Natural Capital

What is natural capital?

"Natural capital is the inventory of renewable and non-renewable natural resources (for example plants, animals, air, water, soil, minerals) that, when combined, provide benefits to people", according to the definition of the "Natural Capital Coalition" .

These reserves provide services such as air and water filtration, food production, pollination, climate regulation, erosion control and spaces for recreation -known as ecosystem services (SS.EE.)- that are essential for human well-being.


Integrated reporting standards describe natural capital -and represent it visually- as the form of capital that provides the environment in which all other forms of capital are sustained.

Natural capital is one of the commonly recognized forms of capital,
in addition to financial, human, social, manufactured and relational.

They are all interrelated and cannot be separated

The services provided by natural capital are undervalued or remain hidden in many cases, despite the great potential they have to impact companies and organizations. This invisibility, together with a "business as usual" production and consumption model and the growing human population on a finite planet, put great pressure on the natural world.


Proactive management of natural capital opens a window of opportunity, while the absence of management generates risks that ultimately affect the shareholders.

Integrating natural capital into ordinary accounting and decision-making processes means recognizing that we operate in a market system that takes environmental reality into account. This approach is the only possible way to face the climate and biodiversity crisis that we are experiencing.

Benefits provided by the

Integration of Natural Capital

Legal compliance

Regulatory non-financial reporting requirements for companies are on the rise, so understanding and managing the impacts and dependencies of natural capital will help them comply.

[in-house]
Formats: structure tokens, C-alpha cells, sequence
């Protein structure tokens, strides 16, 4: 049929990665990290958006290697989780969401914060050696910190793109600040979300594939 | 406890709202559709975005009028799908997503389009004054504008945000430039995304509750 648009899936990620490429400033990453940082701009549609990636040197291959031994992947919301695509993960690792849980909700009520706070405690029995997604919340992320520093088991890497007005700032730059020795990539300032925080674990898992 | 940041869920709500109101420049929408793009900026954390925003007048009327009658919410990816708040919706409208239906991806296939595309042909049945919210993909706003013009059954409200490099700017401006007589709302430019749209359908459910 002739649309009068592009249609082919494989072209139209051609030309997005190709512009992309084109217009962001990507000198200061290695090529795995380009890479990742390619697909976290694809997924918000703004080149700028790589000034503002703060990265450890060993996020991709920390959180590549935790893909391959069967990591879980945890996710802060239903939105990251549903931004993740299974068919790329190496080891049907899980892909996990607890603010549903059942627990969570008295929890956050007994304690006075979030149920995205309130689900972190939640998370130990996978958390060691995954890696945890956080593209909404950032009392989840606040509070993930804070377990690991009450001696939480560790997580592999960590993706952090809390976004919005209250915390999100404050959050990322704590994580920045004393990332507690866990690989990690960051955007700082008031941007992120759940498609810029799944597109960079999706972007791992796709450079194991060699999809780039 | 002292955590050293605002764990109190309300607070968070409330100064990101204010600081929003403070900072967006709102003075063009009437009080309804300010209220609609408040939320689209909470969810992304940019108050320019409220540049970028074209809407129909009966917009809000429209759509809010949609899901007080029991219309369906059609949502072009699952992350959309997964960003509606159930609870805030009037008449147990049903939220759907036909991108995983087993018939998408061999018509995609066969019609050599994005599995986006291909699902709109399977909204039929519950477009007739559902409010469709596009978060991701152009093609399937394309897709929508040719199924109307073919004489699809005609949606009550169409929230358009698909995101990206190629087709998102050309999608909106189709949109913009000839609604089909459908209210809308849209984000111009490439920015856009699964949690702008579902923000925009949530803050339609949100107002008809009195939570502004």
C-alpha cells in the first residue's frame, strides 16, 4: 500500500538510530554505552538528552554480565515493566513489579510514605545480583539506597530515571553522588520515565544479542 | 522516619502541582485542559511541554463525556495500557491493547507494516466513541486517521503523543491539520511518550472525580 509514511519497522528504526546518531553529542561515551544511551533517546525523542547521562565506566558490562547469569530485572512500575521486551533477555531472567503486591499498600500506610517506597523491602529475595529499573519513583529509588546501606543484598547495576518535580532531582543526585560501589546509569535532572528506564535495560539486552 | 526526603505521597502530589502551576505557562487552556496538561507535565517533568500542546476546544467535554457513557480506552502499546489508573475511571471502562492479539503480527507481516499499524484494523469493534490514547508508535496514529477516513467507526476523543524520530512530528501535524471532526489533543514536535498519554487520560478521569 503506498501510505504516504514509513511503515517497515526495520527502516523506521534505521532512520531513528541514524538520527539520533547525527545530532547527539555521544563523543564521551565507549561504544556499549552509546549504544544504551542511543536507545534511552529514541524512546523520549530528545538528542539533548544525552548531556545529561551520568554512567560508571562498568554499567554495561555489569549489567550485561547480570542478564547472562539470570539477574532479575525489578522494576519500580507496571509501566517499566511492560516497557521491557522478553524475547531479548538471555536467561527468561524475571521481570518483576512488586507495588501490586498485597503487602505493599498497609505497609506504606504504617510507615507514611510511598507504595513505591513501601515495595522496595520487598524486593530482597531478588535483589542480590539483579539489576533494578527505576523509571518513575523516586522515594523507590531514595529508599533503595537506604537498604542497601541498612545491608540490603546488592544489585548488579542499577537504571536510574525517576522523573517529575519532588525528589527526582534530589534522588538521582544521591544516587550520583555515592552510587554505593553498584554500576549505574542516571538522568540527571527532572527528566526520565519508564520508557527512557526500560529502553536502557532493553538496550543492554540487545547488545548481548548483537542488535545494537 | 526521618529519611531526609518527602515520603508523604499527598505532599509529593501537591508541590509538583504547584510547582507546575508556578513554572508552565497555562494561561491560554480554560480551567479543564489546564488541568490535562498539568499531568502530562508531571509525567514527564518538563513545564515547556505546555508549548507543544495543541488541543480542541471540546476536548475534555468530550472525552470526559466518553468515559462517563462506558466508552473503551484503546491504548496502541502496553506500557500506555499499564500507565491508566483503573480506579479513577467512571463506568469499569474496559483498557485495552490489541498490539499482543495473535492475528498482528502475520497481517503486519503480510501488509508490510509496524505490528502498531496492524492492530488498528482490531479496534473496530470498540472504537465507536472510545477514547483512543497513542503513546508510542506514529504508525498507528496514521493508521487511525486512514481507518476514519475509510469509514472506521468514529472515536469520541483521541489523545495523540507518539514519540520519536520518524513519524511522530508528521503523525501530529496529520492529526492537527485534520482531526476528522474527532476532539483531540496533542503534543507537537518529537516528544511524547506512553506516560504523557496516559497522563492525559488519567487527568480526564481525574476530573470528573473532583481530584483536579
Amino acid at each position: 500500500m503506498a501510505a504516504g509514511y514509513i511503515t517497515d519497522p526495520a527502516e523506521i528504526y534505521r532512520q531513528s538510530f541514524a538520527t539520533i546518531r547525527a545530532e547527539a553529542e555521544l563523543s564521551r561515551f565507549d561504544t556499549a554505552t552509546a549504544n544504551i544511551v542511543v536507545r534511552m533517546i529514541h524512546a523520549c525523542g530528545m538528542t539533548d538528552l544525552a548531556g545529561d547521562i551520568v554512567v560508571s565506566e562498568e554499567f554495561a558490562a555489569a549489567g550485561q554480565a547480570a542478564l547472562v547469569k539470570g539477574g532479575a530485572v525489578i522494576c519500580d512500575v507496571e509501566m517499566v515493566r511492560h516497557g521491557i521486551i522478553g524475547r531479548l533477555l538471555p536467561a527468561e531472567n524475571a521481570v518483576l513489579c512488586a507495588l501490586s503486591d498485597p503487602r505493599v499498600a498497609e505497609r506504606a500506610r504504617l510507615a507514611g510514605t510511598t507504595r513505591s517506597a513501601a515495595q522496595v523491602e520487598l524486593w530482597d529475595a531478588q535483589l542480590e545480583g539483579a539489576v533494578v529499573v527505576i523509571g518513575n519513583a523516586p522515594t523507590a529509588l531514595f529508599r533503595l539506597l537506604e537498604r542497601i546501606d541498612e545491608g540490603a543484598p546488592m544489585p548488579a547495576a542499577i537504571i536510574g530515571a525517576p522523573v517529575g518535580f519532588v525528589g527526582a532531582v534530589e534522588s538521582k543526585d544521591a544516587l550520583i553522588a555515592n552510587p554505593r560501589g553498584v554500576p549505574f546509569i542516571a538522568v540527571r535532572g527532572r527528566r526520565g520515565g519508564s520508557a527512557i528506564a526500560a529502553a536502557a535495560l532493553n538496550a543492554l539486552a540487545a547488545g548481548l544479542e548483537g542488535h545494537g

Compliance with interest groups

Regulatory requirements for companies in terms of non-financial reporting are increasing, so understanding and managing the impacts and dependencies of natural capital will help them comply with them.



Better risk management

Sustainability is more than just an ethical approach. In terms of risk management, it is a driver of opportunity. Measuring, evaluating and valuing the impacts and dependencies of natural capital broadens the vision of the implications that the different operations have on ecosystem services.



Financial importance

Non-financial issues such as biodiversity, clean air or healthy and fertile soils are becoming increasingly financially important. Environmental degradation, climate change and the transition to a decarbonized economy can significantly affect the economy and finances. For this reason, both financial supervisors and other regulatory bodies must pay due attention to the risks associated with natural capital and the climate.

Opportunities

Introducing the analysis of natural capital in planning provides the business sector with the ability to develop quantitative, qualitative and monetary assessment tools to assess its activity, collect information and make decisions or formulate corporate sustainability strategies, detect business opportunities business and improve its positive social impact and reputation, among others.